Right after Google released its first released the Pixel and Pixel XL, early adopters of the devices reported running into microphone issues. While this was addressed in the phones later produced by the company, the problems disabled three mics on the devices and often just shorted out, like when you’re holding the devices in different ways or in cold temperatures. Google is now facing consequences of those issues.
Google now faces a class-action lawsuit alleging that the company knew about the issues before the product was launched but decided to sell the phone anyway. The lawsuit (PDF) claims that even some phones that were replaced under warranty experienced microphone issues, regardless of fixes being in place. The company continued to knowingly sell Pixel and Pixel XL devices with the defect still in place.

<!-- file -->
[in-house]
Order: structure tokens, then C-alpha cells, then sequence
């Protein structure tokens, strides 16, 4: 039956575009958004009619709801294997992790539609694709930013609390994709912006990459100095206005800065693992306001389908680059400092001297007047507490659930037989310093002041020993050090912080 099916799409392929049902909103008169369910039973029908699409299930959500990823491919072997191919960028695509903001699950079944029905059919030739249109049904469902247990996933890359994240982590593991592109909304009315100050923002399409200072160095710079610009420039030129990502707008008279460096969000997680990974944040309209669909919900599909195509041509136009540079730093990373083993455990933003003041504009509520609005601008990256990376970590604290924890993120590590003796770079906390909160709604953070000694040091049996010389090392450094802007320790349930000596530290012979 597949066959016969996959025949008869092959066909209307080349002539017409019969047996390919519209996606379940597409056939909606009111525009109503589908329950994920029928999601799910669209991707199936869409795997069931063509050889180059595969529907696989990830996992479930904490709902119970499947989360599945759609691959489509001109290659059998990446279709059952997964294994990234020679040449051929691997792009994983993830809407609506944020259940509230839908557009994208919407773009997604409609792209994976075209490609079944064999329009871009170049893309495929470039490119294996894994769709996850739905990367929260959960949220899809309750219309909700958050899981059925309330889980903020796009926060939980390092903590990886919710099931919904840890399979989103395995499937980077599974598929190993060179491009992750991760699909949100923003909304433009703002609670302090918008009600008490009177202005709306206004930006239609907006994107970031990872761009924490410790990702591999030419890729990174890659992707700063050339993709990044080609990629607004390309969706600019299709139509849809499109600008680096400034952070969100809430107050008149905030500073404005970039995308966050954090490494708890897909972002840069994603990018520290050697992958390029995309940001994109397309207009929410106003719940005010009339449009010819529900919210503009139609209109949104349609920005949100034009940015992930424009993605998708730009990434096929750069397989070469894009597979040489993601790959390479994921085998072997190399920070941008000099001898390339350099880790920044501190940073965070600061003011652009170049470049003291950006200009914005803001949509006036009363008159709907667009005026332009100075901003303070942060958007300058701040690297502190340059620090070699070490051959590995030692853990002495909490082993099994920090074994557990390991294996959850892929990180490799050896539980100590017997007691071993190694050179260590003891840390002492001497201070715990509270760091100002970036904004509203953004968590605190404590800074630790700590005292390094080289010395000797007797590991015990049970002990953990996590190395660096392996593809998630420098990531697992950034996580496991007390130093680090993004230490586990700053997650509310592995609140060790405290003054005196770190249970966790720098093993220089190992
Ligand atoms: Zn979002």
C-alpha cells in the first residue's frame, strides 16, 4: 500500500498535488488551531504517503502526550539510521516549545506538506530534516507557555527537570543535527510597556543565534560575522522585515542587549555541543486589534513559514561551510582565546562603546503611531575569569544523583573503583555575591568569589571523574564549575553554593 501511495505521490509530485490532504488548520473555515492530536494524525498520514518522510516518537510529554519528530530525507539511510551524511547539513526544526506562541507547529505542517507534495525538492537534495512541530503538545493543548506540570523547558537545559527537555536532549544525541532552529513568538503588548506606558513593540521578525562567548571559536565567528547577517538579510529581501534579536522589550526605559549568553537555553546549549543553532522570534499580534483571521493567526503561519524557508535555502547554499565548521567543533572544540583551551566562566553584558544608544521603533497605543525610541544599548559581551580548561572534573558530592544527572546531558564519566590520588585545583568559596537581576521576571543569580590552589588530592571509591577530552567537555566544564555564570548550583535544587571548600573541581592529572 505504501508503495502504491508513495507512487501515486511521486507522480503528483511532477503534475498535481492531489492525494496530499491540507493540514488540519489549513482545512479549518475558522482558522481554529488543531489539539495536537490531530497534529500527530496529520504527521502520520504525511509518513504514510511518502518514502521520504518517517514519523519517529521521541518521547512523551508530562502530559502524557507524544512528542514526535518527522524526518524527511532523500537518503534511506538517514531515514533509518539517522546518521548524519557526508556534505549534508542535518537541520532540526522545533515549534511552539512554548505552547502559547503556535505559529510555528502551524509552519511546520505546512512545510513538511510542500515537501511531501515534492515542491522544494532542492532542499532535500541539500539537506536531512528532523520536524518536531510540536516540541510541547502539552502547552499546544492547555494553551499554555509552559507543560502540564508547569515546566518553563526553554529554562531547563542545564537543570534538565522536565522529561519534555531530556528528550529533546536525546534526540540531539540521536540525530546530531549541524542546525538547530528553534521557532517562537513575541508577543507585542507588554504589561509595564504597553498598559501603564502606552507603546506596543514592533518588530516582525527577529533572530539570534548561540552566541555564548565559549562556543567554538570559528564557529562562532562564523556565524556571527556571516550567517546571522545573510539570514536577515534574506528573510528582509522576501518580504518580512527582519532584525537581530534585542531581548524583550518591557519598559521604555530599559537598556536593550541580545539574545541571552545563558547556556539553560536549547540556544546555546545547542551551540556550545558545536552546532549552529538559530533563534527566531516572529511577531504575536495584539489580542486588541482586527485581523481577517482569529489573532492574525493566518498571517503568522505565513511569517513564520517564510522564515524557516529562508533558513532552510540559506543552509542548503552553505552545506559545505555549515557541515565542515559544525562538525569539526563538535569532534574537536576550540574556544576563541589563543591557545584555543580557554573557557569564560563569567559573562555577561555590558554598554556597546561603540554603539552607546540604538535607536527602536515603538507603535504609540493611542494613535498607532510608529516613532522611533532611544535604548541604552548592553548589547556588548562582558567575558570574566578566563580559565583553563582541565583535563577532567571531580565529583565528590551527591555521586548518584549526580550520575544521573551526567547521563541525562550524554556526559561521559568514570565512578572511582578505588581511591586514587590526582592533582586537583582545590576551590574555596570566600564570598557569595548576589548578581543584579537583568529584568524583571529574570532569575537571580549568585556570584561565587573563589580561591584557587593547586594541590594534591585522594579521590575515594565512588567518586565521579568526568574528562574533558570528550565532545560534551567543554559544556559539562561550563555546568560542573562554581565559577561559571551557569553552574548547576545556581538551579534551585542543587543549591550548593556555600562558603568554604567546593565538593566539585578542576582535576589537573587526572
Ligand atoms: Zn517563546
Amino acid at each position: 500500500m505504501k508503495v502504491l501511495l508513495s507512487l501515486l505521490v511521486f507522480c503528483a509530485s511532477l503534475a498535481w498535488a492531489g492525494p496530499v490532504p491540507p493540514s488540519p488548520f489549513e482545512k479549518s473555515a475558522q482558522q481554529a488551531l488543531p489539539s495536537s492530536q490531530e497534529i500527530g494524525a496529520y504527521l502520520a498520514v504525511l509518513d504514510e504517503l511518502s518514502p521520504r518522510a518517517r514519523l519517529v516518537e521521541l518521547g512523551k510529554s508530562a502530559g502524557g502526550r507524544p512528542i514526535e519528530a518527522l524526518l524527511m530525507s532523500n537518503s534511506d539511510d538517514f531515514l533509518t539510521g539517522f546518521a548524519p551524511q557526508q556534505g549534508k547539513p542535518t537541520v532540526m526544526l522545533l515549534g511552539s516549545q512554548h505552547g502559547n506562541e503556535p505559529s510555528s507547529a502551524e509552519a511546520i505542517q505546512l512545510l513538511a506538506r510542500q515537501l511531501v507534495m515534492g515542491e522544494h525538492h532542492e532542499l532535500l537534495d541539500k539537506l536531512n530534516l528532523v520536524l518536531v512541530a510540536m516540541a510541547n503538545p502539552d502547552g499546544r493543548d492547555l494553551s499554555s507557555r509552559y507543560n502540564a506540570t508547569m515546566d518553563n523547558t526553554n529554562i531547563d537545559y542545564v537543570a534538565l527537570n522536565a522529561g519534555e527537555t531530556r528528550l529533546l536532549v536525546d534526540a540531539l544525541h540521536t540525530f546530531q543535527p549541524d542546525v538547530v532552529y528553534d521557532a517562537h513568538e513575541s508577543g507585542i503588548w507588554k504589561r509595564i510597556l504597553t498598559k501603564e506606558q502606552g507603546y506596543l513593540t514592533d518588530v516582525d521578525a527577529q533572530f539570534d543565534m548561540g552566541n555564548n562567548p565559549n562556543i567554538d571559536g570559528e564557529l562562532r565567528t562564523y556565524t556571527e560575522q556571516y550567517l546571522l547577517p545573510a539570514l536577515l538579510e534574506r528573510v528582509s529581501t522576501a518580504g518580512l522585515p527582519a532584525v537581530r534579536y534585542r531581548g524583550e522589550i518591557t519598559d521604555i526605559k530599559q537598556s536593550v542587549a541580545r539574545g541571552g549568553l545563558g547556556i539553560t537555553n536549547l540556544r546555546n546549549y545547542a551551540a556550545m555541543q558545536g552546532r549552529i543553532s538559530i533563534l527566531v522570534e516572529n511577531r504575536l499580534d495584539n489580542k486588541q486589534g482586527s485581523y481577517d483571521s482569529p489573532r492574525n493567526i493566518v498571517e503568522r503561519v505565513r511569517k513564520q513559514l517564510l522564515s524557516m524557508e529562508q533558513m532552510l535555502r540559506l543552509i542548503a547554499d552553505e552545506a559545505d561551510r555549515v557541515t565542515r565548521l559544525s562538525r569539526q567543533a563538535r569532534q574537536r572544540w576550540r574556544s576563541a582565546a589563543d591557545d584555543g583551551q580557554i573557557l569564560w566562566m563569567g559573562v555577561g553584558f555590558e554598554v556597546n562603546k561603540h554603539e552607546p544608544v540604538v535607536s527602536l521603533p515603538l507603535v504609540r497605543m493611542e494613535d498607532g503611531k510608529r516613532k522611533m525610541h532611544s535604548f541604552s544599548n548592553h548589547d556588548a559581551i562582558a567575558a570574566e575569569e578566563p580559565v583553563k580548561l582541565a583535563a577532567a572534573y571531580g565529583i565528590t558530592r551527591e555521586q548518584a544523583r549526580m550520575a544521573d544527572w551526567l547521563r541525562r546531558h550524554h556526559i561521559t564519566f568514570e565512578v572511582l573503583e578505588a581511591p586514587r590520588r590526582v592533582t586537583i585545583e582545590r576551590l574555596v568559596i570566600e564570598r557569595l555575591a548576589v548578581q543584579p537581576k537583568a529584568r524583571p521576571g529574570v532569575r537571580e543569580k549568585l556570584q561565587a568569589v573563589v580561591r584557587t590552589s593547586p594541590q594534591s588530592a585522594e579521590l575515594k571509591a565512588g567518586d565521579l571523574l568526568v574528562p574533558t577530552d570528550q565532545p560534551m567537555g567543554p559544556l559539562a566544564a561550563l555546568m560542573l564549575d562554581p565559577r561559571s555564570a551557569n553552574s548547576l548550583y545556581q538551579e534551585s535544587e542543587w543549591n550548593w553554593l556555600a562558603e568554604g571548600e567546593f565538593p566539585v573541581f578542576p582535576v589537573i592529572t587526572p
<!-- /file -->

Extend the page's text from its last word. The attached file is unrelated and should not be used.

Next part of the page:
At the time of when issues were being reported, a Google employee on the Pixel support forums said that the problems might be caused by “a hairline crack in the solder connection on the audio codec,” basically internal damage that might even be caused by the device being dropped. Google was able to later fix the issue after making tweaks to its manufacturing process, but didn’t offer a fix to the current phones that ran into the issues. The company offered replacements for the affected devices under warranty.
“Despite receiving hundreds of complaints shortly after launch — and admitting the phones have a “faulty microphone” — Google continues to sell the Pixel phones without telling purchasers about the microphone defect. Moreover, instead of fixing the defective Pixel phones, providing refunds, or replacing the devices with non-defective phones, Google has replaced defective phones with other defective phones, resulting in many consumers repeatedly experiencing the microphone defect,” the lawsuit stated.